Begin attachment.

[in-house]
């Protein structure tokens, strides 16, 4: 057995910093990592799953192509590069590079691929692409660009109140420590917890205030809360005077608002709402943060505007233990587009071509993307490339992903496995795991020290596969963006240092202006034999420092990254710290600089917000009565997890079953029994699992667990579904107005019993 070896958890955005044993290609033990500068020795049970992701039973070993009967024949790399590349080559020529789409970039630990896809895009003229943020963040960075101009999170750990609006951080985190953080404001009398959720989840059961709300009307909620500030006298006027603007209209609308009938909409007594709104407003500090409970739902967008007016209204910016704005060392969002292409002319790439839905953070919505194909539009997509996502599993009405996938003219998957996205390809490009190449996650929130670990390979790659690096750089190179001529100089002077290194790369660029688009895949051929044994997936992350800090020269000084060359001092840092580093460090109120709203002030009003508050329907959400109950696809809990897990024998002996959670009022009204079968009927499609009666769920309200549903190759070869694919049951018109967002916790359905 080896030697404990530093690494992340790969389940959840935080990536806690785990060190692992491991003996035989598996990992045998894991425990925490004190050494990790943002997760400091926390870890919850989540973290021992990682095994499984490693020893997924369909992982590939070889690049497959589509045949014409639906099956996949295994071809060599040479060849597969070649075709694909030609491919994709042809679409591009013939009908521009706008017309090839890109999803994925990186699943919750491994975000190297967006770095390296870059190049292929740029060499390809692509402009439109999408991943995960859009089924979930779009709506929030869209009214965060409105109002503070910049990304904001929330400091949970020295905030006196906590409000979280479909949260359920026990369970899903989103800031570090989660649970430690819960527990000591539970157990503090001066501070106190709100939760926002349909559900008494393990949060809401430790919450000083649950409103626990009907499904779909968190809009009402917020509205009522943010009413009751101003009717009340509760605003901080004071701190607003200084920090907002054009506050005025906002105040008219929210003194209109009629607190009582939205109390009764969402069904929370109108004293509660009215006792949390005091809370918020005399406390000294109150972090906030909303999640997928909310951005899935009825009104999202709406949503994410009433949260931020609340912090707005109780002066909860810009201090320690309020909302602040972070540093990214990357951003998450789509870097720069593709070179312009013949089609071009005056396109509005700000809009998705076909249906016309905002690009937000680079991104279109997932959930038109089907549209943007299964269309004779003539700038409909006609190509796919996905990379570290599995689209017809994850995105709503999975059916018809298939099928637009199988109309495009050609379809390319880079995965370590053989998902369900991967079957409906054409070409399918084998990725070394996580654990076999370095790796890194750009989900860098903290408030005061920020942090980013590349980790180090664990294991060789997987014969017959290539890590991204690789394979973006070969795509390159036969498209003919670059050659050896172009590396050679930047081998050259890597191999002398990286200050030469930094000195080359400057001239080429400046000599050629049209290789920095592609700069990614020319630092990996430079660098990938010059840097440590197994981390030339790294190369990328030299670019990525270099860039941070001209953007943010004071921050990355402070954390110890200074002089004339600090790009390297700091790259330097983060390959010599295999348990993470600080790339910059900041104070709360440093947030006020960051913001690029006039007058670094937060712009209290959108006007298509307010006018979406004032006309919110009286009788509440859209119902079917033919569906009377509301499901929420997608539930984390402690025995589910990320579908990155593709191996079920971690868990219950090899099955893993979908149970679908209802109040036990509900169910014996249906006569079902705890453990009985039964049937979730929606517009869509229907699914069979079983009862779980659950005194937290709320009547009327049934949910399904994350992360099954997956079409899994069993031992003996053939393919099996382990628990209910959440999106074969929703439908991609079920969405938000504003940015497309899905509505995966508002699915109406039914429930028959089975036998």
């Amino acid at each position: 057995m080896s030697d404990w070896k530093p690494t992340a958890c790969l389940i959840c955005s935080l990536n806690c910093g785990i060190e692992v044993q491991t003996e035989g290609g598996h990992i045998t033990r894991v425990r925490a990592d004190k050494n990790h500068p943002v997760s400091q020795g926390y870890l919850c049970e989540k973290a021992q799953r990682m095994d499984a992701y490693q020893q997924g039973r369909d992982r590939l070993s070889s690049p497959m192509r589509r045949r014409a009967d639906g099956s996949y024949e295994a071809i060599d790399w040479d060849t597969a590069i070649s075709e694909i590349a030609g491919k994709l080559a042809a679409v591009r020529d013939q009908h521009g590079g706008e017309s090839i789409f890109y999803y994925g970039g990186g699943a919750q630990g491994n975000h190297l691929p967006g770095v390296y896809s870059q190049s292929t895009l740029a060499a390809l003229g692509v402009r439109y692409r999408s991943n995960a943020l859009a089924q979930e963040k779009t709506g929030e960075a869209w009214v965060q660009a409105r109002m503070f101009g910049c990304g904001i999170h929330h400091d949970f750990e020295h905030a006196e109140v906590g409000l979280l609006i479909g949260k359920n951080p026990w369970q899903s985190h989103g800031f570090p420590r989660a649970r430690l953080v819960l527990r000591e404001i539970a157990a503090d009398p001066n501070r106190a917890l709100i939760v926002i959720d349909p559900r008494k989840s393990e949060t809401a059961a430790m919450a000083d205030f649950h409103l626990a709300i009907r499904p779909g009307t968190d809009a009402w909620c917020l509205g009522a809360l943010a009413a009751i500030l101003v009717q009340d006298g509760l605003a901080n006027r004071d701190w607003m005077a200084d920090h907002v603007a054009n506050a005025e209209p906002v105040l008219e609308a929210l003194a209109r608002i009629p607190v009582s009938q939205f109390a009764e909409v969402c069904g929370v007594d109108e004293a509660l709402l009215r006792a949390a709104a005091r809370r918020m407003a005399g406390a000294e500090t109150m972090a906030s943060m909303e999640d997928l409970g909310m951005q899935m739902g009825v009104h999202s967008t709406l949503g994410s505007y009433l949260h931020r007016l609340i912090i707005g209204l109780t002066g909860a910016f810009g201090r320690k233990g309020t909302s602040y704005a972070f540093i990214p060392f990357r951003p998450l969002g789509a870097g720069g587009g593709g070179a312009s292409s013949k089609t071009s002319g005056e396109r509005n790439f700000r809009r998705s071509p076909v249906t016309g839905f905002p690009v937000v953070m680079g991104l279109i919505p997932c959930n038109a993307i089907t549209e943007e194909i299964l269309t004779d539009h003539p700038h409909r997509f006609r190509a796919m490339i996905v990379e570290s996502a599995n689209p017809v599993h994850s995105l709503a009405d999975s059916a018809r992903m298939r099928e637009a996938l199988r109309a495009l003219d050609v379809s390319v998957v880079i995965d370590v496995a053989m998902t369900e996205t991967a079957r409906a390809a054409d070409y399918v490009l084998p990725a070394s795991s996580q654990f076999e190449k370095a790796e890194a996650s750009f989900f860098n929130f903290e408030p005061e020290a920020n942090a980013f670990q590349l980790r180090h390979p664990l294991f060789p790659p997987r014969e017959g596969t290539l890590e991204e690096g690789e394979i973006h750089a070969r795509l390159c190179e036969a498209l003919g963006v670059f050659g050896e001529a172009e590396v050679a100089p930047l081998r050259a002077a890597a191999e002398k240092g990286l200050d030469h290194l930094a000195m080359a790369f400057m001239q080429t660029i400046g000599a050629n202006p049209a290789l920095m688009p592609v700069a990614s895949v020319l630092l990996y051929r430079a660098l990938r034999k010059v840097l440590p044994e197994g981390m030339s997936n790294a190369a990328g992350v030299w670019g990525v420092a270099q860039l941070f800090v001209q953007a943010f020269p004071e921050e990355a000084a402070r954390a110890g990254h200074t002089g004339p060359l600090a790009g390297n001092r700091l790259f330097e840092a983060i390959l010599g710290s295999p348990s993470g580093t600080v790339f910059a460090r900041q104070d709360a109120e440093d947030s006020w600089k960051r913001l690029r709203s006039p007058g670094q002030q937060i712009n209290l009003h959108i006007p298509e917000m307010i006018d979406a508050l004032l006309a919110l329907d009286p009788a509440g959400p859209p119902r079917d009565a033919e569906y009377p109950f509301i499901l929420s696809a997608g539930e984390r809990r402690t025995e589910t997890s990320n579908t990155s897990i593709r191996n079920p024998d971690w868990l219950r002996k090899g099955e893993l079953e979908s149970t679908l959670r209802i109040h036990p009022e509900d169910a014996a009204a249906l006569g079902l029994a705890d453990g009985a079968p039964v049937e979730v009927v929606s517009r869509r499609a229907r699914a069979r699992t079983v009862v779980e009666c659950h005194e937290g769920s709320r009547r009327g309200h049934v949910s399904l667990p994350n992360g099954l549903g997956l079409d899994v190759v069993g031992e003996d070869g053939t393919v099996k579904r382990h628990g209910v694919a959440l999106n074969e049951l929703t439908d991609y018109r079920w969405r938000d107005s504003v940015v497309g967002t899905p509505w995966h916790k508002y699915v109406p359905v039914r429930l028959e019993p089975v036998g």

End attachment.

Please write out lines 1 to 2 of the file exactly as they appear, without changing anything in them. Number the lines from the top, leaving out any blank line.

[in-house]
């Protein structure tokens, strides 16, 4: 057995910093990592799953192509590069590079691929692409660009109140420590917890205030809360005077608002709402943060505007233990587009071509993307490339992903496995795991020290596969963006240092202006034999420092990254710290600089917000009565997890079953029994699992667990579904107005019993 070896958890955005044993290609033990500068020795049970992701039973070993009967024949790399590349080559020529789409970039630990896809895009003229943020963040960075101009999170750990609006951080985190953080404001009398959720989840059961709300009307909620500030006298006027603007209209609308009938909409007594709104407003500090409970739902967008007016209204910016704005060392969002292409002319790439839905953070919505194909539009997509996502599993009405996938003219998957996205390809490009190449996650929130670990390979790659690096750089190179001529100089002077290194790369660029688009895949051929044994997936992350800090020269000084060359001092840092580093460090109120709203002030009003508050329907959400109950696809809990897990024998002996959670009022009204079968009927499609009666769920309200549903190759070869694919049951018109967002916790359905 080896030697404990530093690494992340790969389940959840935080990536806690785990060190692992491991003996035989598996990992045998894991425990925490004190050494990790943002997760400091926390870890919850989540973290021992990682095994499984490693020893997924369909992982590939070889690049497959589509045949014409639906099956996949295994071809060599040479060849597969070649075709694909030609491919994709042809679409591009013939009908521009706008017309090839890109999803994925990186699943919750491994975000190297967006770095390296870059190049292929740029060499390809692509402009439109999408991943995960859009089924979930779009709506929030869209009214965060409105109002503070910049990304904001929330400091949970020295905030006196906590409000979280479909949260359920026990369970899903989103800031570090989660649970430690819960527990000591539970157990503090001066501070106190709100939760926002349909559900008494393990949060809401430790919450000083649950409103626990009907499904779909968190809009009402917020509205009522943010009413009751101003009717009340509760605003901080004071701190607003200084920090907002054009506050005025906002105040008219929210003194209109009629607190009582939205109390009764969402069904929370109108004293509660009215006792949390005091809370918020005399406390000294109150972090906030909303999640997928909310951005899935009825009104999202709406949503994410009433949260931020609340912090707005109780002066909860810009201090320690309020909302602040972070540093990214990357951003998450789509870097720069593709070179312009013949089609071009005056396109509005700000809009998705076909249906016309905002690009937000680079991104279109997932959930038109089907549209943007299964269309004779003539700038409909006609190509796919996905990379570290599995689209017809994850995105709503999975059916018809298939099928637009199988109309495009050609379809390319880079995965370590053989998902369900991967079957409906054409070409399918084998990725070394996580654990076999370095790796890194750009989900860098903290408030005061920020942090980013590349980790180090664990294991060789997987014969017959290539890590991204690789394979973006070969795509390159036969498209003919670059050659050896172009590396050679930047081998050259890597191999002398990286200050030469930094000195080359400057001239080429400046000599050629049209290789920095592609700069990614020319630092990996430079660098990938010059840097440590197994981390030339790294190369990328030299670019990525270099860039941070001209953007943010004071921050990355402070954390110890200074002089004339600090790009390297700091790259330097983060390959010599295999348990993470600080790339910059900041104070709360440093947030006020960051913001690029006039007058670094937060712009209290959108006007298509307010006018979406004032006309919110009286009788509440859209119902079917033919569906009377509301499901929420997608539930984390402690025995589910990320579908990155593709191996079920971690868990219950090899099955893993979908149970679908209802109040036990509900169910014996249906006569079902705890453990009985039964049937979730929606517009869509229907699914069979079983009862779980659950005194937290709320009547009327049934949910399904994350992360099954997956079409899994069993031992003996053939393919099996382990628990209910959440999106074969929703439908991609079920969405938000504003940015497309899905509505995966508002699915109406039914429930028959089975036998």